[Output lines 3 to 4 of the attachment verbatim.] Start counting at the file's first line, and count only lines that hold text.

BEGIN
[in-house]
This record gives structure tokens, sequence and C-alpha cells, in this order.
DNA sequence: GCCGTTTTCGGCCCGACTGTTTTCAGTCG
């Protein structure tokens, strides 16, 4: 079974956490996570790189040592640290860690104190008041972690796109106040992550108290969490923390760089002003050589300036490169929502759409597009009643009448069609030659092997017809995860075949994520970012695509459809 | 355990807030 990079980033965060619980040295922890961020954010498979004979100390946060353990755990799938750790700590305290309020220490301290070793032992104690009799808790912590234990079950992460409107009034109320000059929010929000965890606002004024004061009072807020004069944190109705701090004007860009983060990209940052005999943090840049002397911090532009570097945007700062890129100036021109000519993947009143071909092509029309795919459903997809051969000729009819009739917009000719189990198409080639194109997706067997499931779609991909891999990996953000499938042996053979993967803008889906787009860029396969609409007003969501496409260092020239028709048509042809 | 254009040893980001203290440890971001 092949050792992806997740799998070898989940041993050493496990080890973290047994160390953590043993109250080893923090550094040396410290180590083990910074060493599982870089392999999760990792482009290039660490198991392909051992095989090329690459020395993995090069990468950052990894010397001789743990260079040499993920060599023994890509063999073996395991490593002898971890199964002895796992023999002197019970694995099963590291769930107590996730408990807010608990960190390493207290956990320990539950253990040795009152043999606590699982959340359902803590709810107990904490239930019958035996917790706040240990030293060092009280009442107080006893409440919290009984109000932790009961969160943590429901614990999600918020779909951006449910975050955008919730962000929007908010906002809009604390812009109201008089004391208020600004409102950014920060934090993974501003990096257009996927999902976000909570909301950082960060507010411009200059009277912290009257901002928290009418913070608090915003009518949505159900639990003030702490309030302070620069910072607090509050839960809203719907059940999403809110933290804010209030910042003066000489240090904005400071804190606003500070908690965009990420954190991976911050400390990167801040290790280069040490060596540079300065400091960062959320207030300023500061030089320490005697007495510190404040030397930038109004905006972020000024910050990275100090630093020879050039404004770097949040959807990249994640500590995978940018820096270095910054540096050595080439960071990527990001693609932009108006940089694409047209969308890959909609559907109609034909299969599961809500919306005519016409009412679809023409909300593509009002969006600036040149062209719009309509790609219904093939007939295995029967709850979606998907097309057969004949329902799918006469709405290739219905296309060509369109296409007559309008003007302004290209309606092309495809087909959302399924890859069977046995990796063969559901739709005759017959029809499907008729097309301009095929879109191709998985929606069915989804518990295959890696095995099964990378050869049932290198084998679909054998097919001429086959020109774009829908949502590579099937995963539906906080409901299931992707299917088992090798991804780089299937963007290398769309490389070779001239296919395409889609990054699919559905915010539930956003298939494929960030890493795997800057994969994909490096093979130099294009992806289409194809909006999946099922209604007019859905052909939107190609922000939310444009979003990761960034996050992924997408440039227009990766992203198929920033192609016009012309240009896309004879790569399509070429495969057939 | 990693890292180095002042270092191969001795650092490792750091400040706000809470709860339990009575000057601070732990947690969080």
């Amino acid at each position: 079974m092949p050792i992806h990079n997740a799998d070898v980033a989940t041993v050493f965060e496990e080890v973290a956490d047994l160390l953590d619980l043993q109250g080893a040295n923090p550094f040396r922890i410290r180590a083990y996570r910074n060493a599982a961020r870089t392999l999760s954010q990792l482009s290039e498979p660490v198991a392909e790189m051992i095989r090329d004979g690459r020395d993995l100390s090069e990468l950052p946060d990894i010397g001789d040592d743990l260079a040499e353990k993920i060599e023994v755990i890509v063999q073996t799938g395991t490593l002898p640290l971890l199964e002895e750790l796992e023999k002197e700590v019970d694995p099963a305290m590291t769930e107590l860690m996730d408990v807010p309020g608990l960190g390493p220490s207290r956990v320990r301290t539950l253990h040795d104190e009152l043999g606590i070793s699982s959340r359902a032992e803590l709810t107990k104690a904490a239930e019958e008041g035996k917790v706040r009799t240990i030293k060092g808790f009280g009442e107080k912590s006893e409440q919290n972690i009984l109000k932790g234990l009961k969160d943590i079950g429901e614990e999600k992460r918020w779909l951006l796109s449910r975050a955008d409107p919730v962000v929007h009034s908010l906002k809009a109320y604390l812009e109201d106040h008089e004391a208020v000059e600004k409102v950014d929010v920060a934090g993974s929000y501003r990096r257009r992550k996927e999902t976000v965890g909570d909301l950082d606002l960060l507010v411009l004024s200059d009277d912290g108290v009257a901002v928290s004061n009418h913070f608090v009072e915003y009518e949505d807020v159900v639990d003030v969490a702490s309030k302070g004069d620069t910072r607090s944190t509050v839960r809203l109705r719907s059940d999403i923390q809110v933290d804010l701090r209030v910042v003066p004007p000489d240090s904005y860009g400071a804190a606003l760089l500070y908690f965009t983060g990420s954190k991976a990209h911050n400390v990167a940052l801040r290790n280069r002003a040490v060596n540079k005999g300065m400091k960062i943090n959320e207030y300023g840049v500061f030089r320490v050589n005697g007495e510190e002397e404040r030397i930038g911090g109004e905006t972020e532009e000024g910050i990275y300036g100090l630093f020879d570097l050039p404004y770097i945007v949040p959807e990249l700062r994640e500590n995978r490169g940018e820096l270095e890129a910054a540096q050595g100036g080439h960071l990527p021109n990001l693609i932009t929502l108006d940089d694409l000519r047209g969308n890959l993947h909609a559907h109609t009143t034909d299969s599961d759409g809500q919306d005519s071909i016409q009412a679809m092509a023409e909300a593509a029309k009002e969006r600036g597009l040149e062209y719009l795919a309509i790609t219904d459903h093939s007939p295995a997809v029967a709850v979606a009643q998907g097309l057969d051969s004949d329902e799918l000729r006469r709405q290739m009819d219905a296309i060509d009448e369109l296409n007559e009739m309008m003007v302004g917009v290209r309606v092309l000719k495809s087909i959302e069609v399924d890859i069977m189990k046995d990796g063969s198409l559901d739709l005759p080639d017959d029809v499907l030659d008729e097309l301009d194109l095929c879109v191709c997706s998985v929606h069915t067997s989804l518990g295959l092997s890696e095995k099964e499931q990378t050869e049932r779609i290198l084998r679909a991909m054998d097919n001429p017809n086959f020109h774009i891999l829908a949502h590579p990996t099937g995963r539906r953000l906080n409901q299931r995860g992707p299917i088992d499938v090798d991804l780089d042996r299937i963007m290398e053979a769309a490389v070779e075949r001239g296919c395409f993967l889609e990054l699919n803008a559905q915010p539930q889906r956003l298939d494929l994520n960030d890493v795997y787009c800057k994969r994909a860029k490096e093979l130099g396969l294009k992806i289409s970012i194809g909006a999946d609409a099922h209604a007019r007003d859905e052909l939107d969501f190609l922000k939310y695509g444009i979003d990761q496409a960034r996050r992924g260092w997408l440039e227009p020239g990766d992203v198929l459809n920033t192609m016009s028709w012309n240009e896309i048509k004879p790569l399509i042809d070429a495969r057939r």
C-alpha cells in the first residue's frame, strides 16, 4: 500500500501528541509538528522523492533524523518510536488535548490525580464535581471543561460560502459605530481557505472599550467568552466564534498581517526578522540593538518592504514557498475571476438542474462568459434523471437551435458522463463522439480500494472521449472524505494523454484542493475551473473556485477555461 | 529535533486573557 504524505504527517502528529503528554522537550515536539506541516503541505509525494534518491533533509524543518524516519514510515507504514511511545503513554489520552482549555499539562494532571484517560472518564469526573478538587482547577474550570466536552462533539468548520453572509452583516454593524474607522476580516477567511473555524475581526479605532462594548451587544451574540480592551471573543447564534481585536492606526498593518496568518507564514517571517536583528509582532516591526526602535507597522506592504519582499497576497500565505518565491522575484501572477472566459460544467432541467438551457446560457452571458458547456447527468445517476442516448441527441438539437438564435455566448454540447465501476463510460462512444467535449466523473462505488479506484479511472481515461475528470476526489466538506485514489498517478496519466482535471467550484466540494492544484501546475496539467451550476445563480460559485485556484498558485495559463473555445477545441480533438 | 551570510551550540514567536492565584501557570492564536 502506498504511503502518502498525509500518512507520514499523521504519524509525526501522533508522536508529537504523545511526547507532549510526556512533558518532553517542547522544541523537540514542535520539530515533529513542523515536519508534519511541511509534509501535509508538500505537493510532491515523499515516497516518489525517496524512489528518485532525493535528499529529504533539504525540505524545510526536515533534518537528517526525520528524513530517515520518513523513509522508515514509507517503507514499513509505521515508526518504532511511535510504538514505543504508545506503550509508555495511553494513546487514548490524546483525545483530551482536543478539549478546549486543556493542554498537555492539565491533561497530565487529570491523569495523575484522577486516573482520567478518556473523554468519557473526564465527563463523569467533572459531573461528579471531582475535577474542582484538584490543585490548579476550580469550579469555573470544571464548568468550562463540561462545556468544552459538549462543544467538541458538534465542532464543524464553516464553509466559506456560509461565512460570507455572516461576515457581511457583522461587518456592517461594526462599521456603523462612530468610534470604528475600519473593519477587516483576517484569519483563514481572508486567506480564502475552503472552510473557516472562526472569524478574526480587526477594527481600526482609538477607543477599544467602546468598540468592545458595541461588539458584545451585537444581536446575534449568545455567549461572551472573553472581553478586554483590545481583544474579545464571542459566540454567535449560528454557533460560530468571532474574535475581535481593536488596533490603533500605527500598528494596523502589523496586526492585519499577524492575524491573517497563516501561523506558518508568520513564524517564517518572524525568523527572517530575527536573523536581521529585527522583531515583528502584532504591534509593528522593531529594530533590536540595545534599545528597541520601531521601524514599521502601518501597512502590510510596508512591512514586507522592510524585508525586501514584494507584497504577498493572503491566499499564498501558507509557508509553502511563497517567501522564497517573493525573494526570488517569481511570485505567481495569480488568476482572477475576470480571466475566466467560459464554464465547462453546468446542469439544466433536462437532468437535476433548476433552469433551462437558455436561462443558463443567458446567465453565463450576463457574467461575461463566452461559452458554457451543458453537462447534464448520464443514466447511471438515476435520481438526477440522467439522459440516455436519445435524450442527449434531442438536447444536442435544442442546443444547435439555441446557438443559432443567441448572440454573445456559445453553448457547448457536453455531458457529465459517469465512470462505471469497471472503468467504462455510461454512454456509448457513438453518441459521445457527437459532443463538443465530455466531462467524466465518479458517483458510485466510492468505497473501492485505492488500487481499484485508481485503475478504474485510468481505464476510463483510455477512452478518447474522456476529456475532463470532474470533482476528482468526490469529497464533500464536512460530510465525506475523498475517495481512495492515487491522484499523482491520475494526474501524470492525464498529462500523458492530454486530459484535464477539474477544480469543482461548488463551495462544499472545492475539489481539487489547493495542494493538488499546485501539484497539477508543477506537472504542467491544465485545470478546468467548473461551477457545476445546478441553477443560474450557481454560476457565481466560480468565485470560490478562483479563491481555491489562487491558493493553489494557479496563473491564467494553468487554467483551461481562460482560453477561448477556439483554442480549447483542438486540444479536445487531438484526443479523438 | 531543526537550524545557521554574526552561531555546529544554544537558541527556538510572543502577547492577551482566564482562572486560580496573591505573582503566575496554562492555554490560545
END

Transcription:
DNA sequence: GCCGTTTTCGGCCCGACTGTTTTCAGTCG
């Protein structure tokens, strides 16, 4: 079974956490996570790189040592640290860690104190008041972690796109106040992550108290969490923390760089002003050589300036490169929502759409597009009643009448069609030659092997017809995860075949994520970012695509459809 | 355990807030 990079980033965060619980040295922890961020954010498979004979100390946060353990755990799938750790700590305290309020220490301290070793032992104690009799808790912590234990079950992460409107009034109320000059929010929000965890606002004024004061009072807020004069944190109705701090004007860009983060990209940052005999943090840049002397911090532009570097945007700062890129100036021109000519993947009143071909092509029309795919459903997809051969000729009819009739917009000719189990198409080639194109997706067997499931779609991909891999990996953000499938042996053979993967803008889906787009860029396969609409007003969501496409260092020239028709048509042809 | 254009040893980001203290440890971001 092949050792992806997740799998070898989940041993050493496990080890973290047994160390953590043993109250080893923090550094040396410290180590083990910074060493599982870089392999999760990792482009290039660490198991392909051992095989090329690459020395993995090069990468950052990894010397001789743990260079040499993920060599023994890509063999073996395991490593002898971890199964002895796992023999002197019970694995099963590291769930107590996730408990807010608990960190390493207290956990320990539950253990040795009152043999606590699982959340359902803590709810107990904490239930019958035996917790706040240990030293060092009280009442107080006893409440919290009984109000932790009961969160943590429901614990999600918020779909951006449910975050955008919730962000929007908010906002809009604390812009109201008089004391208020600004409102950014920060934090993974501003990096257009996927999902976000909570909301950082960060507010411009200059009277912290009257901002928290009418913070608090915003009518949505159900639990003030702490309030302070620069910072607090509050839960809203719907059940999403809110933290804010209030910042003066000489240090904005400071804190606003500070908690965009990420954190991976911050400390990167801040290790280069040490060596540079300065400091960062959320207030300023500061030089320490005697007495510190404040030397930038109004905006972020000024910050990275100090630093020879050039404004770097949040959807990249994640500590995978940018820096270095910054540096050595080439960071990527990001693609932009108006940089694409047209969308890959909609559907109609034909299969599961809500919306005519016409009412679809023409909300593509009002969006600036040149062209719009309509790609219904093939007939295995029967709850979606998907097309057969004949329902799918006469709405290739219905296309060509369109296409007559309008003007302004290209309606092309495809087909959302399924890859069977046995990796063969559901739709005759017959029809499907008729097309301009095929879109191709998985929606069915989804518990295959890696095995099964990378050869049932290198084998679909054998097919001429086959020109774009829908949502590579099937995963539906906080409901299931992707299917088992090798991804780089299937963007290398769309490389070779001239296919395409889609990054699919559905915010539930956003298939494929960030890493795997800057994969994909490096093979130099294009992806289409194809909006999946099922209604007019859905052909939107190609922000939310444009979003990761960034996050992924997408440039227009990766992203198929920033192609016009012309240009896309004879790569399509070429495969057939 | 990693890292180095002042270092191969001795650092490792750091400040706000809470709860339990009575000057601070732990947690969080």